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Pineal gland tumours

40% of all cancers spread to the brain

    Only 1 in every 100 brain tumours (1%) are pineal tumours.

    The pineal gland is found at the back of the third ventricle of the brain. Ventricles are fluid-filled spaces within the brain.

    Pineal-region tumours can be made up of different types of cells. The most common type of tumour in the pineal region is known as a germinoma or germ cell tumour.  Germinomas develop from germ cells (cells in a very early stage of development). They are fast-growing and may often spread to other parts of the brain.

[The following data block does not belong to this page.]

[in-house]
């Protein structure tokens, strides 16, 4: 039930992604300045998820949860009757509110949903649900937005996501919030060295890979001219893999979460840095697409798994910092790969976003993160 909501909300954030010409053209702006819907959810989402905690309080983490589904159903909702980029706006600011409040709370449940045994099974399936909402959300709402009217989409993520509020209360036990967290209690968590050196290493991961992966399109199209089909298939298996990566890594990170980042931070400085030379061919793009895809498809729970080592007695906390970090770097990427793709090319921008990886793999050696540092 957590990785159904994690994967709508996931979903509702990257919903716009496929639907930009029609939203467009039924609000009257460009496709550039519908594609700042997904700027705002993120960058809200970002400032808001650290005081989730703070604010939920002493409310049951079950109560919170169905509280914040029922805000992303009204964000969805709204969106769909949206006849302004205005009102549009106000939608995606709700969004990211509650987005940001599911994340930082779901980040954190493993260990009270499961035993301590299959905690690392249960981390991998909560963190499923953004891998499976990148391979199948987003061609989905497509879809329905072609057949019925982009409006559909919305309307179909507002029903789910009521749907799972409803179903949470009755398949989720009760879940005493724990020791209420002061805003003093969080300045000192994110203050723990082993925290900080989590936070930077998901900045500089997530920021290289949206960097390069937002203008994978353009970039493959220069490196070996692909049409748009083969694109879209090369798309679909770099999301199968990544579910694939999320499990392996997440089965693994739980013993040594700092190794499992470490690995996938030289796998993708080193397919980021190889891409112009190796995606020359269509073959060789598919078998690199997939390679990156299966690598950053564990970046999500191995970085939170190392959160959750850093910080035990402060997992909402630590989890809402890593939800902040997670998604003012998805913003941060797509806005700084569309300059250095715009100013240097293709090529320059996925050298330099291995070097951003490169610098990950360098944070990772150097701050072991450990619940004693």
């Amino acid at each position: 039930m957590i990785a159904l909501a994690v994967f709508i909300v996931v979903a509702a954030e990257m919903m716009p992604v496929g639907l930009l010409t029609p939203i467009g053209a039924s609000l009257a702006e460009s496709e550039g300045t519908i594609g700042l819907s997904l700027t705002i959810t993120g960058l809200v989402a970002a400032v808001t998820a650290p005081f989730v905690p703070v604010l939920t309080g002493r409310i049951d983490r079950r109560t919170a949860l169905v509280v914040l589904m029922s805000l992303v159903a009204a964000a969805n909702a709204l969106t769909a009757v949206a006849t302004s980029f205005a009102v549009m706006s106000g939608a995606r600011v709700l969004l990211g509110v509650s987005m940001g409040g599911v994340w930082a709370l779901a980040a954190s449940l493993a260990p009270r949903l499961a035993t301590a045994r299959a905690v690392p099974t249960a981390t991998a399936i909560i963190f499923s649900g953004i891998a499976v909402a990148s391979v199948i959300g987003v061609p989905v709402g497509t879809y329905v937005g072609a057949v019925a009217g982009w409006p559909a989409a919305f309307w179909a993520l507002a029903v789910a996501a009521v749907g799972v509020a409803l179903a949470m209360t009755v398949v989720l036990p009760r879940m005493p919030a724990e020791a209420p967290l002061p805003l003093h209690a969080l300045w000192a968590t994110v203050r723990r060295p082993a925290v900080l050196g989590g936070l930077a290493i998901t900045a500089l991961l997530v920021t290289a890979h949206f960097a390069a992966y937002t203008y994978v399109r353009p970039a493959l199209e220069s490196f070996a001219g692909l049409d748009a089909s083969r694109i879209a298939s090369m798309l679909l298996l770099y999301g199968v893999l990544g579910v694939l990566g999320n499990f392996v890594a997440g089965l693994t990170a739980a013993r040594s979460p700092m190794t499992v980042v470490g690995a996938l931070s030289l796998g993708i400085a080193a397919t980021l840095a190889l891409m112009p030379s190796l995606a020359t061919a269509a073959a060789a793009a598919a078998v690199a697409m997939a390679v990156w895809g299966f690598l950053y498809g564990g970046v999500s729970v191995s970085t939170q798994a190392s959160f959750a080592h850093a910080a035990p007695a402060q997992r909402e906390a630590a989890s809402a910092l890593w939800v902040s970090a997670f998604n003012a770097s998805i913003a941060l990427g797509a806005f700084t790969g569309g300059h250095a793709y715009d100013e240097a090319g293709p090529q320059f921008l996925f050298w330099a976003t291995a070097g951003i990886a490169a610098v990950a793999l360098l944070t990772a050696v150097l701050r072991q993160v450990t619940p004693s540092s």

Other types of pineal tumour include: astrocytomas, teratomas, meningiomas, pineocytomas and pineoblastomas.

    Although this type of tumour is more common in adults, it can occur in children. For unknown reasons, it is more common in men than in women.

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